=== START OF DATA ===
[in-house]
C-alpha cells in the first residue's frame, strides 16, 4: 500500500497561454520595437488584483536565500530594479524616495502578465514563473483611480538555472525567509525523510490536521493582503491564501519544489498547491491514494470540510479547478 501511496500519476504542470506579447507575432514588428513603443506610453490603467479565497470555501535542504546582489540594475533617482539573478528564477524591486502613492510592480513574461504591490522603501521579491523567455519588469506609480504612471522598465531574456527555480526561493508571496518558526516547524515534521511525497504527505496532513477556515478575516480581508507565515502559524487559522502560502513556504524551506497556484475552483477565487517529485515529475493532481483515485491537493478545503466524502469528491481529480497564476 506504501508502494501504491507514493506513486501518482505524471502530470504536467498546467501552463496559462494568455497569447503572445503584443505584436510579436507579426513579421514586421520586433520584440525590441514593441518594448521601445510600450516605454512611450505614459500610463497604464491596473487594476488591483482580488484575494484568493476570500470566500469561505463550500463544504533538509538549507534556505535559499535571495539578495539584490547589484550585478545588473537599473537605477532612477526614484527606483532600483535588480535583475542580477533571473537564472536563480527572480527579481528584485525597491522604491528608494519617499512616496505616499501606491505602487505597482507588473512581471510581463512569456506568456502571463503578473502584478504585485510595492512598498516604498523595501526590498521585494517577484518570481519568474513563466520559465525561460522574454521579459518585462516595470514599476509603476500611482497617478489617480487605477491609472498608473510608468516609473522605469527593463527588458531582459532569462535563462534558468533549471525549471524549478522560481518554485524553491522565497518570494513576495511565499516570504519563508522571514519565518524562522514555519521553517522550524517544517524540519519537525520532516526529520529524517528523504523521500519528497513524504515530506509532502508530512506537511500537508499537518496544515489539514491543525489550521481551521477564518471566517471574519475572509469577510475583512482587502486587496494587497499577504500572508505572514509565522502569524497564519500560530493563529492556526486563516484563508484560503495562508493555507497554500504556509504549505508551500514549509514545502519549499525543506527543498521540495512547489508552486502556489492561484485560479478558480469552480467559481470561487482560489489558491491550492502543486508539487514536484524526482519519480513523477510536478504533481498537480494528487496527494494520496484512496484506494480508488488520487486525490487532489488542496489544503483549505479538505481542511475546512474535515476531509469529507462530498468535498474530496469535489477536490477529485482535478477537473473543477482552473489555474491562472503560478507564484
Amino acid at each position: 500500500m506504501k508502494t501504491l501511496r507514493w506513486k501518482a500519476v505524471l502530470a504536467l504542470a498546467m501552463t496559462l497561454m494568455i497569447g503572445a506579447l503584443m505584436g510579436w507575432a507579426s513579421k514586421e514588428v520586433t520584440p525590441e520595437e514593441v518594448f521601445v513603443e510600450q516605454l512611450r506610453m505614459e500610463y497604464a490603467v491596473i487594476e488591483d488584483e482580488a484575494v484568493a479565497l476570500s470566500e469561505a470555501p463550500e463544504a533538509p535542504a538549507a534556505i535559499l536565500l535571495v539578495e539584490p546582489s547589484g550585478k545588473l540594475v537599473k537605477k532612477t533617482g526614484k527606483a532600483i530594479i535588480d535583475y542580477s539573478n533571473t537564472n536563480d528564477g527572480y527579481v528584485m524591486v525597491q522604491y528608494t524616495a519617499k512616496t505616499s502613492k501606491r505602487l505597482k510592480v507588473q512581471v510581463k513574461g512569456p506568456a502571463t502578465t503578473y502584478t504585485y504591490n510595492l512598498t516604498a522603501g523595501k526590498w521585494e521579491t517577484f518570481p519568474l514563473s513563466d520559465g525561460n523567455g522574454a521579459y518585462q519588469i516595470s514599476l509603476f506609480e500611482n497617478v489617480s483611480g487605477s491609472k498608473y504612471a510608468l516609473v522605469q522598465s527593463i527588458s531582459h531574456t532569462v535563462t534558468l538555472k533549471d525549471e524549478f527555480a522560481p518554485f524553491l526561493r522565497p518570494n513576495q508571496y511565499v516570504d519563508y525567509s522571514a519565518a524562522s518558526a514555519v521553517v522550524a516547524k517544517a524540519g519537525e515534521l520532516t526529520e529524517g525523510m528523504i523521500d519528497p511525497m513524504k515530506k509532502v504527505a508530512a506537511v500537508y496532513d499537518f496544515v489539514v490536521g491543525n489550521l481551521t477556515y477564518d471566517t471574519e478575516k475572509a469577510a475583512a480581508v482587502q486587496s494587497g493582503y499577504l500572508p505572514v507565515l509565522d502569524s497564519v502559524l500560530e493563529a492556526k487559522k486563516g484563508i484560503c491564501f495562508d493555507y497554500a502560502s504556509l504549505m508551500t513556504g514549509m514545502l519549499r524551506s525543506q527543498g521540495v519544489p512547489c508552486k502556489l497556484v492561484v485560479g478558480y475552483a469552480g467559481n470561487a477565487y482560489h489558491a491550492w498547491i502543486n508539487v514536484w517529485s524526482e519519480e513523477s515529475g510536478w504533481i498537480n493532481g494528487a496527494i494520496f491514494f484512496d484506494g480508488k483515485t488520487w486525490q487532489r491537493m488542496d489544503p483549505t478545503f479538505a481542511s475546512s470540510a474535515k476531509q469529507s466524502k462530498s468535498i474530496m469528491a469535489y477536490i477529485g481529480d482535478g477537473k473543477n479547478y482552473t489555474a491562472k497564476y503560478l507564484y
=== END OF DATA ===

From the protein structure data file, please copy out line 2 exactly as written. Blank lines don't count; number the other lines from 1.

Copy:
C-alpha cells in the first residue's frame, strides 16, 4: 500500500497561454520595437488584483536565500530594479524616495502578465514563473483611480538555472525567509525523510490536521493582503491564501519544489498547491491514494470540510479547478 501511496500519476504542470506579447507575432514588428513603443506610453490603467479565497470555501535542504546582489540594475533617482539573478528564477524591486502613492510592480513574461504591490522603501521579491523567455519588469506609480504612471522598465531574456527555480526561493508571496518558526516547524515534521511525497504527505496532513477556515478575516480581508507565515502559524487559522502560502513556504524551506497556484475552483477565487517529485515529475493532481483515485491537493478545503466524502469528491481529480497564476 506504501508502494501504491507514493506513486501518482505524471502530470504536467498546467501552463496559462494568455497569447503572445503584443505584436510579436507579426513579421514586421520586433520584440525590441514593441518594448521601445510600450516605454512611450505614459500610463497604464491596473487594476488591483482580488484575494484568493476570500470566500469561505463550500463544504533538509538549507534556505535559499535571495539578495539584490547589484550585478545588473537599473537605477532612477526614484527606483532600483535588480535583475542580477533571473537564472536563480527572480527579481528584485525597491522604491528608494519617499512616496505616499501606491505602487505597482507588473512581471510581463512569456506568456502571463503578473502584478504585485510595492512598498516604498523595501526590498521585494517577484518570481519568474513563466520559465525561460522574454521579459518585462516595470514599476509603476500611482497617478489617480487605477491609472498608473510608468516609473522605469527593463527588458531582459532569462535563462534558468533549471525549471524549478522560481518554485524553491522565497518570494513576495511565499516570504519563508522571514519565518524562522514555519521553517522550524517544517524540519519537525520532516526529520529524517528523504523521500519528497513524504515530506509532502508530512506537511500537508499537518496544515489539514491543525489550521481551521477564518471566517471574519475572509469577510475583512482587502486587496494587497499577504500572508505572514509565522502569524497564519500560530493563529492556526486563516484563508484560503495562508493555507497554500504556509504549505508551500514549509514545502519549499525543506527543498521540495512547489508552486502556489492561484485560479478558480469552480467559481470561487482560489489558491491550492502543486508539487514536484524526482519519480513523477510536478504533481498537480494528487496527494494520496484512496484506494480508488488520487486525490487532489488542496489544503483549505479538505481542511475546512474535515476531509469529507462530498468535498474530496469535489477536490477529485482535478477537473473543477482552473489555474491562472503560478507564484